SES-1 Communication Satellite, United States of America
SES-1 is a telecommunication satellite principally used for providing high-power direct-to-home (DTH) and digital broadcasting services to very small aperture terminals (VSAT) in the US. It is currently being operated from the 101° west longitude.
The satellite, which is part of the SES fleet, was launched into geostationary orbit on 24 April 2010. SES-1 has replaced the existing AMC-2 and AMC-4 satellites located at 101° west. It is the 42nd satellite in the SES global fleet.
SES-1 was launched through Orbital Science's Star 2.4 satellite bus platform on the piggyback of ILS Proton-M/Briz-M vehicle from Baikonurur Cosmodrome site 200/39, Kazakhstan. The satellite power network serves thousands of VSAT's by transmitting high-quality video signals.
SES-1 was initially ordered by SES Americom. The satellite was renamed as AMC-1R in April 2008 and later as AMC-4R. It was finally designated as SES-1 when SES Americom collaborated with SES Skies.
SES-1 is the first satellite launched with SES designation after collaboration. The satellite will temporarily replace the AMC-11 located 131° west in May 2010.
SES-1 communication satellite design
SES World Skies ordered five similar SES satellites in 2007. Orbital Science Corporation is the prime contractor involved in manufacturing the SES fleet. The SES-1 was designed, manufactured and demonstrated at the manufacturing facility located in Dulles, Virginia. It has been designed to serve for a lifespan of 15 years.
The satellite weighs around 3,152kg and consumes 5kW of power. Four solar panels are also fitted to the spacecraft for providing electricity to the satellite when one of the power systems fails. The solar panels absorb thermal energy from the sun and convert it into electrical energy.
Two additional satellites, including SES-2 and SES-3, are currently under construction at Orbital's manufacturing facility in Dulles, Virginia. SES-1, SES-2 and SES-3 satellites together provide coverage to 50 states in the US.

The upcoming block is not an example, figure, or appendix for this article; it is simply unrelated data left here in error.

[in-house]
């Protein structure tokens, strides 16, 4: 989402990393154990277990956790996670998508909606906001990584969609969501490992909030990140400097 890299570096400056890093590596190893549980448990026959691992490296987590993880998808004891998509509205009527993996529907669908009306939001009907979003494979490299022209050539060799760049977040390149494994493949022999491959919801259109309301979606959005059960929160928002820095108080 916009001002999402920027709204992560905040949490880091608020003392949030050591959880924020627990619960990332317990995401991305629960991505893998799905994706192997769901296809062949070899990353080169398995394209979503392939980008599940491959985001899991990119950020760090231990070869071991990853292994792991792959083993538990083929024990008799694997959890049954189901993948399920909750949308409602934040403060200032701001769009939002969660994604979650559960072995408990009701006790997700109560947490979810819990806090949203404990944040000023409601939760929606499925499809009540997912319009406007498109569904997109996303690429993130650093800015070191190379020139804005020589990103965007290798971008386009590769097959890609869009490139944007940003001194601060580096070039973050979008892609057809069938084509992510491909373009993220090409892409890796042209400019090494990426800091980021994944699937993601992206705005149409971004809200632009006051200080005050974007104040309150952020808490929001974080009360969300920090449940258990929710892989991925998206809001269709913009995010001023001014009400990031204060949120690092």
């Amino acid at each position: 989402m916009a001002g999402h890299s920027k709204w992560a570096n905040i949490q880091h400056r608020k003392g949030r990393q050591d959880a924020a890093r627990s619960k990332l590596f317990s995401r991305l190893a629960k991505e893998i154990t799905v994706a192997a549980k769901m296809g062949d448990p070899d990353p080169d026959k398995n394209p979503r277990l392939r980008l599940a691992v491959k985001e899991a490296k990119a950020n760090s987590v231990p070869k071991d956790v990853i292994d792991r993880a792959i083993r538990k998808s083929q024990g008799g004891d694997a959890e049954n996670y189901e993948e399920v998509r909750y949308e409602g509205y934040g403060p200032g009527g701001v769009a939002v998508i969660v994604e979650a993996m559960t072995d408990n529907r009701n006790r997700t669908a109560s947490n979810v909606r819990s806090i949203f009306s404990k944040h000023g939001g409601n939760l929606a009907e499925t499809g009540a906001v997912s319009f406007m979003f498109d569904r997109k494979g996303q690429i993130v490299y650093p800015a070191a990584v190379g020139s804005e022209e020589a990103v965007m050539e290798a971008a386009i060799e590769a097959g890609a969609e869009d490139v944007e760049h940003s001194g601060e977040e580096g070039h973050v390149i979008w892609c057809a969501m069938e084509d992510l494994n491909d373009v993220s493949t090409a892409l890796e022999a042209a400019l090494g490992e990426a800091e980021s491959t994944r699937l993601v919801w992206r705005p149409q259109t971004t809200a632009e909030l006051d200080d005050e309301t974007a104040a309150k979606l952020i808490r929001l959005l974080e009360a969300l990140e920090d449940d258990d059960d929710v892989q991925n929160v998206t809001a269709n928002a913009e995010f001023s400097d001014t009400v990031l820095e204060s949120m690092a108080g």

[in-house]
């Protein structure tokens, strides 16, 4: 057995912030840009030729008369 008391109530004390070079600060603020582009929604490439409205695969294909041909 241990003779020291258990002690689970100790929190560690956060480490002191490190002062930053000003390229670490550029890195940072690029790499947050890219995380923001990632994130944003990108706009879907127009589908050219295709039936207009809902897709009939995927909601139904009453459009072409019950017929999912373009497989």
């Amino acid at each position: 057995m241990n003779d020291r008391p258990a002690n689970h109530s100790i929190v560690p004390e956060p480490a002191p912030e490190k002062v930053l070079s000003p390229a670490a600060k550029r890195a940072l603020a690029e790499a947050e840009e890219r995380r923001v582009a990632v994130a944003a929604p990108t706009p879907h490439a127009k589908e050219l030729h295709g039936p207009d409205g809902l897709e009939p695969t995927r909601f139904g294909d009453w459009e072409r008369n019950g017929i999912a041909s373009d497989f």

A digital channel transponder satellite, the SES-1 provides communication capacity, connectivity and flexibility. 24 Ku-band and 24 C-band transponders of 36MHz capacity are installed in the satellite. Six channels in each band are cross connected to the opposite band for offering new service capability.
The satellite also features an additional Ka-band, which offers CONUS coverage through 500MHz bandwidth transponder. Each transponder boasts a 2.3m deployable reflector.
Star 2.4 satellite bus
Manufactured by Orbital Science Corporation, the Star 2.4 is the largest and powerful satellite bus principally used for geostationary communications. The spacecraft bus is also equipped with two lithium-ion batteries of 4,840W capacity. The payloads, including earth-viewing instruments and thermal radiators, are fitted on the nadir facing deck.
The structure of the bus is made of aluminium facesheets and aluminium honeycomb core fitted with heat pipes and conductors. The nominal voltage of the bus is +36VDC. An altitude and orbit control system with star trackers is installed in the Star 2.4 bus.
Proton Briz M launch vehicle
The SES-1 was launched on the piggyback of International Launch Service's (ILS) Proton Briz M launch vehicle. The vehicle is powered by Monopropellant (hydrazine) on-orbit system.
The name of the launch vehicle has been derived from the 'Proton' rocket and 'Briz M' booster stage manufactured by the Khrunichev State Research and Production Space Center, Russia.
The launcher successfully released the satellite into geostationary orbit after 8 hours and 58 minutes of take-off time from the Khrunichev Research and Production Center in Baikonur Cosmodrome. It was launched by ILS.
SES-1 ground control station
The first signal was received from the satellite at a control station located in Perth, Australia. The complex and superior performance ground control system (GCS) was supplied by Orbital Science Corporation. The GCS is equipped with automated programmed hardware to provide stability and continuous operations.
The SES-1 operating in the Ku-band and C-band can be controlled and tracked by using telemetry tracking and command links (TT&C) system. The TT&C system is a technology used principally to track and control the satellite when deviating from its orbit. Communication between the SES-1 and the ground station takes place through the 36MHz (bandwidth) allocated to the service provider.